The Scarlet Mark
Though I may close my carmine lashes
to forget, you will keep reminding me
that I was born aflame and lean to burning. …
About the poem
This poem appeared in issue 22 of the online journal Three Drops from a Cauldron.
The title for the poem came from an episode of a Radio 4 programme, The Curious Cases of Rutherford and Fry, about the science and history behind red hair. I thought it was a fascinating way to describe something which in some ways is quite arbitrary but has been given social significance.
In particular, I thought there was struck by the implied violence that red hair is a mark of some sort, a form of branding. When taken in tandem with the associations between women with red hair and witchcraft and all the persecution and torture that has historically implied, I thought this was an area worth pursuing.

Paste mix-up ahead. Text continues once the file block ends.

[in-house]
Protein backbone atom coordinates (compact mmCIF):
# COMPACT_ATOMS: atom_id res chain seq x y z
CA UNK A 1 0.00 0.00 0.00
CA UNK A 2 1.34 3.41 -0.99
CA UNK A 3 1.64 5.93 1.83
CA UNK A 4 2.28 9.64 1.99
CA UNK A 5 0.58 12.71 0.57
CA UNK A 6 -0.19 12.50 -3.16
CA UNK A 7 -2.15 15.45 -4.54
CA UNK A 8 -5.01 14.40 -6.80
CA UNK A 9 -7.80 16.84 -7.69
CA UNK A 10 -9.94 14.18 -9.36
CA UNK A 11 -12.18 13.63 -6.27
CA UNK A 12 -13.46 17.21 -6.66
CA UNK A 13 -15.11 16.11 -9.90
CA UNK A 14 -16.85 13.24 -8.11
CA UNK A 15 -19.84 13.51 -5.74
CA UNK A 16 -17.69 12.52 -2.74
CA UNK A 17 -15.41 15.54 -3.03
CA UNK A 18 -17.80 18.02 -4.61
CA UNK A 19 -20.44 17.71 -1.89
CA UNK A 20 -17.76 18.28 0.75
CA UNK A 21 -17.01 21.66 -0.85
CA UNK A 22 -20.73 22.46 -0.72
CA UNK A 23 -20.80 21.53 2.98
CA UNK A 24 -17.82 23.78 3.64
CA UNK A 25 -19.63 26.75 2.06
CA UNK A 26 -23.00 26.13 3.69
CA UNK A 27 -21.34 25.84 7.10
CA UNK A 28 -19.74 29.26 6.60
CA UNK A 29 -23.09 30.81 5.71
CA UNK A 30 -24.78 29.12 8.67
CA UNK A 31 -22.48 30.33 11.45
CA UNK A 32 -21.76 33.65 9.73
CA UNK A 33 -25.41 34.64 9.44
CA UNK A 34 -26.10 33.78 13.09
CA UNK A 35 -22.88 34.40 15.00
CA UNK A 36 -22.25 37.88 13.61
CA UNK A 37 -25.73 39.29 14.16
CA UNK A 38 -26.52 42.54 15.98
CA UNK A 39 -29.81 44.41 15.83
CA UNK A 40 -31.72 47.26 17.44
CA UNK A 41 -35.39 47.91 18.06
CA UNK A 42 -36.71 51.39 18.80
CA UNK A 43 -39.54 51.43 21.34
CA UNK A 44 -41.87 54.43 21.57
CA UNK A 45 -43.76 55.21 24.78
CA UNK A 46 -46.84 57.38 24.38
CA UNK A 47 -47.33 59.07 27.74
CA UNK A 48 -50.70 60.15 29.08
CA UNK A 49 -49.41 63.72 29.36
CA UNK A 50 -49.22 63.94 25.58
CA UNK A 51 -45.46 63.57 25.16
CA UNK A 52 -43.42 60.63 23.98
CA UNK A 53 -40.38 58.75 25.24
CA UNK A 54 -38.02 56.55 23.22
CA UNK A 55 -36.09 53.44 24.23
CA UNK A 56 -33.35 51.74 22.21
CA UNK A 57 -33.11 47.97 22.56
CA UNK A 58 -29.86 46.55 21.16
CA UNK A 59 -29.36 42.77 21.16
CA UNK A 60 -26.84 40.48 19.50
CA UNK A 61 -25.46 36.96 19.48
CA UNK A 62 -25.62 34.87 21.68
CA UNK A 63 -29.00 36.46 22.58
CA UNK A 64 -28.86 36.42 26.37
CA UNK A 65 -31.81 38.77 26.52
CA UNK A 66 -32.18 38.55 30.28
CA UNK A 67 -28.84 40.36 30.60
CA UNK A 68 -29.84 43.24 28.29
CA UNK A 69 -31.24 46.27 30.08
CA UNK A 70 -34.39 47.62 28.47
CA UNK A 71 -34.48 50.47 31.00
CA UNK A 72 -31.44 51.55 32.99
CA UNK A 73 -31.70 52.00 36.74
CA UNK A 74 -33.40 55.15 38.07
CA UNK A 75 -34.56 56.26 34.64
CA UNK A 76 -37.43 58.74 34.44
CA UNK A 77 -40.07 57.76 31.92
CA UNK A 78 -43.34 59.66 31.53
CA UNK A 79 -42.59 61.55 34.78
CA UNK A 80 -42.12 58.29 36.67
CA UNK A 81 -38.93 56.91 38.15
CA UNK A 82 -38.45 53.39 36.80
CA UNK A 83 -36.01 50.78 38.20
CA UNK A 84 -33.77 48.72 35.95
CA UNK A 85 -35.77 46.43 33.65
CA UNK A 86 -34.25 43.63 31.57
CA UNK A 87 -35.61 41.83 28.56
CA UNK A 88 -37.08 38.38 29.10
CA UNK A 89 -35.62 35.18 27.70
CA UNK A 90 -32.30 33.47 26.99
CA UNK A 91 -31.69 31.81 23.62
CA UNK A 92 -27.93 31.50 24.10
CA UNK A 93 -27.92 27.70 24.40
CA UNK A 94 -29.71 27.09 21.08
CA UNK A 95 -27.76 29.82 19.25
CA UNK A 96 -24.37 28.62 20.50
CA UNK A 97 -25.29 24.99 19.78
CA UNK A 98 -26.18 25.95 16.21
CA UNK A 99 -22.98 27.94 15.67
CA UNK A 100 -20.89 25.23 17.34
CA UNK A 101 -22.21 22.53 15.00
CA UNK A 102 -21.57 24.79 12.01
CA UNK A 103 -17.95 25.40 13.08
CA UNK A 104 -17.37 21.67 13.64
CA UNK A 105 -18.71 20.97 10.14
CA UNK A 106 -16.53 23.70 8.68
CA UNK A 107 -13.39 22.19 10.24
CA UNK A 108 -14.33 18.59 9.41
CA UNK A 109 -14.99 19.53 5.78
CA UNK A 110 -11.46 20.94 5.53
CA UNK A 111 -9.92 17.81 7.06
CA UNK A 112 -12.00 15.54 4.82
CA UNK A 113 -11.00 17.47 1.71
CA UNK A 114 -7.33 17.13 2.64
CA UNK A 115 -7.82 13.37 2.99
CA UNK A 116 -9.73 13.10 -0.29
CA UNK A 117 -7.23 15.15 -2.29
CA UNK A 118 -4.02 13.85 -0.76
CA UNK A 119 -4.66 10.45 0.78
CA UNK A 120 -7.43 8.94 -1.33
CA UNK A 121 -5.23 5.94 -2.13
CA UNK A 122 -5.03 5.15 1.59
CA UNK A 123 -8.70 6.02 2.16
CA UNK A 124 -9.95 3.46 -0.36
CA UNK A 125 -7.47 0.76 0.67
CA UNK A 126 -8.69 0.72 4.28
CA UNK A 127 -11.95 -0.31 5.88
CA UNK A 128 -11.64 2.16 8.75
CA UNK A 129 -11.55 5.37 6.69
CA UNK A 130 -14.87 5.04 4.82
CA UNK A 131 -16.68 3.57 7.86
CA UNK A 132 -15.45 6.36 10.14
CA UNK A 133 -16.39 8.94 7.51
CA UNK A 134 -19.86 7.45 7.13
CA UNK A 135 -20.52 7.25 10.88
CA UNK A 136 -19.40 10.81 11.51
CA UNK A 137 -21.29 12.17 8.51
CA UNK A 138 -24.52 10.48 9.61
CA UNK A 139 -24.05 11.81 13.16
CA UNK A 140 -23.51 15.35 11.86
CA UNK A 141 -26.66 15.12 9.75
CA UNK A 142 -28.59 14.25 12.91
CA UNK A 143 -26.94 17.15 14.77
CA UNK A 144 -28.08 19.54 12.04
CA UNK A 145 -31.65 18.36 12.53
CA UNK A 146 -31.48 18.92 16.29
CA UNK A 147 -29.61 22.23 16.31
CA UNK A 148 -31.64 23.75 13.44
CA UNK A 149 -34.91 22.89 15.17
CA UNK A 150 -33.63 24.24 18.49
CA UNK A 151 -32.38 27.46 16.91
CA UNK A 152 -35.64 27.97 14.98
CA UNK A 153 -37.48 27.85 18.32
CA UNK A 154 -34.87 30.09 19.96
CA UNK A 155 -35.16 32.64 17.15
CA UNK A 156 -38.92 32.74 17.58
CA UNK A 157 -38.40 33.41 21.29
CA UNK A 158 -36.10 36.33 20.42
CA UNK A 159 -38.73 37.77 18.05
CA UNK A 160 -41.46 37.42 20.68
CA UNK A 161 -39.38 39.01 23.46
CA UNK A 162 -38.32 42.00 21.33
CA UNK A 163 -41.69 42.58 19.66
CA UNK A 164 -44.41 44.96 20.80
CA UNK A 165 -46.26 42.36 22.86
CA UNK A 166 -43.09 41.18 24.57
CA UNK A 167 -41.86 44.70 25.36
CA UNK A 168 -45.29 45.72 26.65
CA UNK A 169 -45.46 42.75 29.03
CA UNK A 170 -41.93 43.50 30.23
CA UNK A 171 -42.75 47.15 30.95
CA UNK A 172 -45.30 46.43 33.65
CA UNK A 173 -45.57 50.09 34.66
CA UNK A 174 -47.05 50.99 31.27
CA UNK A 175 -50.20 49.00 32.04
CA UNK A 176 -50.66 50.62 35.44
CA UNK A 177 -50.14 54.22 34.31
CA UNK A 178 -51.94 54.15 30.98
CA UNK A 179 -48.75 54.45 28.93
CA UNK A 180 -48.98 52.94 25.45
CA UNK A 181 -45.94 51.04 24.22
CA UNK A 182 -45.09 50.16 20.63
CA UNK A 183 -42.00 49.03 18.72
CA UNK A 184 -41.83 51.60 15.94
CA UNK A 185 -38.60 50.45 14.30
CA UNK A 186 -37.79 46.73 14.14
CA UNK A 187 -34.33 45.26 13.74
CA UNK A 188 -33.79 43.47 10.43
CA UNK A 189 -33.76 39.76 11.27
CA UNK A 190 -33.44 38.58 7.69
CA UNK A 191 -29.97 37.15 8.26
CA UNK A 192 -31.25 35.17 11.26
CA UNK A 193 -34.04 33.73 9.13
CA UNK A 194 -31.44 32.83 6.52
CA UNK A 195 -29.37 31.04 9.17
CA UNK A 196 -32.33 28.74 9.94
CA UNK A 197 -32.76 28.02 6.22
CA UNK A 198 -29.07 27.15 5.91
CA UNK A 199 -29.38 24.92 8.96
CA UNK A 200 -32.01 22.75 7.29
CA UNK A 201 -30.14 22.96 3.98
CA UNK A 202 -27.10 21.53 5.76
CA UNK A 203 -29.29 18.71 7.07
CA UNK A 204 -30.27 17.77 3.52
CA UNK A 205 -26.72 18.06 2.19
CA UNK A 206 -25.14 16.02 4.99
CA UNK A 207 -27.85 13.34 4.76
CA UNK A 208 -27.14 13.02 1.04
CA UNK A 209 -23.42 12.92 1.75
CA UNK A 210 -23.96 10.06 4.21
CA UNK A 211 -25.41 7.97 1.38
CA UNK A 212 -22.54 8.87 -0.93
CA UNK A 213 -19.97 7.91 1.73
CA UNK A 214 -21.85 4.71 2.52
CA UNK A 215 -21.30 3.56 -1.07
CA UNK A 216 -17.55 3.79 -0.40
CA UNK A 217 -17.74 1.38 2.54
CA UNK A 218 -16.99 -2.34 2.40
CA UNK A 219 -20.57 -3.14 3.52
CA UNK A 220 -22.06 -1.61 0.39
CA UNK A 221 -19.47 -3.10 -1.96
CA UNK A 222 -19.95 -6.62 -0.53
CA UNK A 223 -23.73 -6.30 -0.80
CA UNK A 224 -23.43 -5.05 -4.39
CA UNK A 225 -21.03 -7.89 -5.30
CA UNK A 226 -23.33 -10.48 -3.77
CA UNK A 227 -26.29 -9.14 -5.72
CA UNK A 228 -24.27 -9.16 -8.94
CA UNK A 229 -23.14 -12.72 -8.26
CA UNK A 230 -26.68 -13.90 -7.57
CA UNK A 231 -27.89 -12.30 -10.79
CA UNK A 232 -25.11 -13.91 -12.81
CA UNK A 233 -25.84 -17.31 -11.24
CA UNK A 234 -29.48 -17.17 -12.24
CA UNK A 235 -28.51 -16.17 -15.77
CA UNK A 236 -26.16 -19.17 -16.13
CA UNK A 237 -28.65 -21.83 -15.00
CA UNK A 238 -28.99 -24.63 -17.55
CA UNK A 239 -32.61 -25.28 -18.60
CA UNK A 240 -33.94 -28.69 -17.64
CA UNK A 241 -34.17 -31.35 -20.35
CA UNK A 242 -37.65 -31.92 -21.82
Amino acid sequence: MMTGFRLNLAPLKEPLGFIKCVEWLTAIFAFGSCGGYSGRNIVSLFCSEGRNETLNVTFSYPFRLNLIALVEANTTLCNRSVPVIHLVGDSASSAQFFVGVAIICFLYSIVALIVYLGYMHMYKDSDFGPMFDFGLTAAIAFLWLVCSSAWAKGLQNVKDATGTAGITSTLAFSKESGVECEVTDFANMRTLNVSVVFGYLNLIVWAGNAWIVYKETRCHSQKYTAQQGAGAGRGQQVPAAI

On the surface, the poem is a description of a woman with red hair, but it is made sinister and given extra significance by extending that implied violence within the language. For example, the idea that the speaker may "lean to burning" is both a reference to the fact that as soon as the sun appears I have to apply a lot of factor 50 to avoid burning, and the tendency for red haired women to be associated with witches and thus bore that risk of being burned at the stake.
Language carries a lot of significance that we don't always acknowledge; if we talk about anything in terms that imply violence, or confrontation, it has an impact on how we communicate. I thought it was interesting to explore that idea and to take something as familiar as my own reflection and make it sinister and unsettling.